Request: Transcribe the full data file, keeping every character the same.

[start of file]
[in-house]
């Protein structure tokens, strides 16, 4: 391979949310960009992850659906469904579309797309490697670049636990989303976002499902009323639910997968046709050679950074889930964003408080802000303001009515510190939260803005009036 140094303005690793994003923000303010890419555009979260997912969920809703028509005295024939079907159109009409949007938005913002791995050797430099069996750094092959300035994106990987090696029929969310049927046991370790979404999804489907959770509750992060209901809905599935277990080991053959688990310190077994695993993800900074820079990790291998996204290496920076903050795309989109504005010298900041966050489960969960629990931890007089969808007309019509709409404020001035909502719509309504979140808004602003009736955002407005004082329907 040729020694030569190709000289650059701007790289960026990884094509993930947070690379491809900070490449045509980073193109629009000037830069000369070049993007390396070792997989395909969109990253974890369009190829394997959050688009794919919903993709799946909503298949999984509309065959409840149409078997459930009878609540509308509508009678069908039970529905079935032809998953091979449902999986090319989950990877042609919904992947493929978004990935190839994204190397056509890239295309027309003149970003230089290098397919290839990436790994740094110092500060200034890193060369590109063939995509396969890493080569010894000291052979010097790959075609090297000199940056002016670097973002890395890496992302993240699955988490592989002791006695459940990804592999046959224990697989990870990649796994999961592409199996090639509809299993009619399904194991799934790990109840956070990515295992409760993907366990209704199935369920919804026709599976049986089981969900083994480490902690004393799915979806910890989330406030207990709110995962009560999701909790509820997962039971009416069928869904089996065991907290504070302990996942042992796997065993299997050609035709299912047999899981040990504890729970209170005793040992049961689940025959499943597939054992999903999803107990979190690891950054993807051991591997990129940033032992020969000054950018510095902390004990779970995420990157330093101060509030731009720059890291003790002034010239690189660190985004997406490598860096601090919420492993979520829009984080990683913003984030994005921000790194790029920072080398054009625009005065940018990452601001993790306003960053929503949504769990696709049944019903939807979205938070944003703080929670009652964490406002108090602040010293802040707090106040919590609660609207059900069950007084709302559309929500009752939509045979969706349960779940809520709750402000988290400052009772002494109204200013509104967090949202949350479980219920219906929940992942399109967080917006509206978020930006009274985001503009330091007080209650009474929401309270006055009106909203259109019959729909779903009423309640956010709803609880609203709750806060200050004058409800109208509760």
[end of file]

[in-house]
């Protein structure tokens, strides 16, 4: 391979949310960009992850659906469904579309797309490697670049636990989303976002499902009323639910997968046709050679950074889930964003408080802000303001009515510190939260803005009036 140094303005690793994003923000303010890419555009979260997912969920809703028509005295024939079907159109009409949007938005913002791995050797430099069996750094092959300035994106990987090696029929969310049927046991370790979404999804489907959770509750992060209901809905599935277990080991053959688990310190077994695993993800900074820079990790291998996204290496920076903050795309989109504005010298900041966050489960969960629990931890007089969808007309019509709409404020001035909502719509309504979140808004602003009736955002407005004082329907 040729020694030569190709000289650059701007790289960026990884094509993930947070690379491809900070490449045509980073193109629009000037830069000369070049993007390396070792997989395909969109990253974890369009190829394997959050688009794919919903993709799946909503298949999984509309065959409840149409078997459930009878609540509308509508009678069908039970529905079935032809998953091979449902999986090319989950990877042609919904992947493929978004990935190839994204190397056509890239295309027309003149970003230089290098397919290839990436790994740094110092500060200034890193060369590109063939995509396969890493080569010894000291052979010097790959075609090297000199940056002016670097973002890395890496992302993240699955988490592989002791006695459940990804592999046959224990697989990870990649796994999961592409199996090639509809299993009619399904194991799934790990109840956070990515295992409760993907366990209704199935369920919804026709599976049986089981969900083994480490902690004393799915979806910890989330406030207990709110995962009560999701909790509820997962039971009416069928869904089996065991907290504070302990996942042992796997065993299997050609035709299912047999899981040990504890729970209170005793040992049961689940025959499943597939054992999903999803107990979190690891950054993807051991591997990129940033032992020969000054950018510095902390004990779970995420990157330093101060509030731009720059890291003790002034010239690189660190985004997406490598860096601090919420492993979520829009984080990683913003984030994005921000790194790029920072080398054009625009005065940018990452601001993790306003960053929503949504769990696709049944019903939807979205938070944003703080929670009652964490406002108090602040010293802040707090106040919590609660609207059900069950007084709302559309929500009752939509045979969706349960779940809520709750402000988290400052009772002494109204200013509104967090949202949350479980219920219906929940992942399109967080917006509206978020930006009274985001503009330091007080209650009474929401309270006055009106909203259109019959729909779903009423309640956010709803609880609203709750806060200050004058409800109208509760």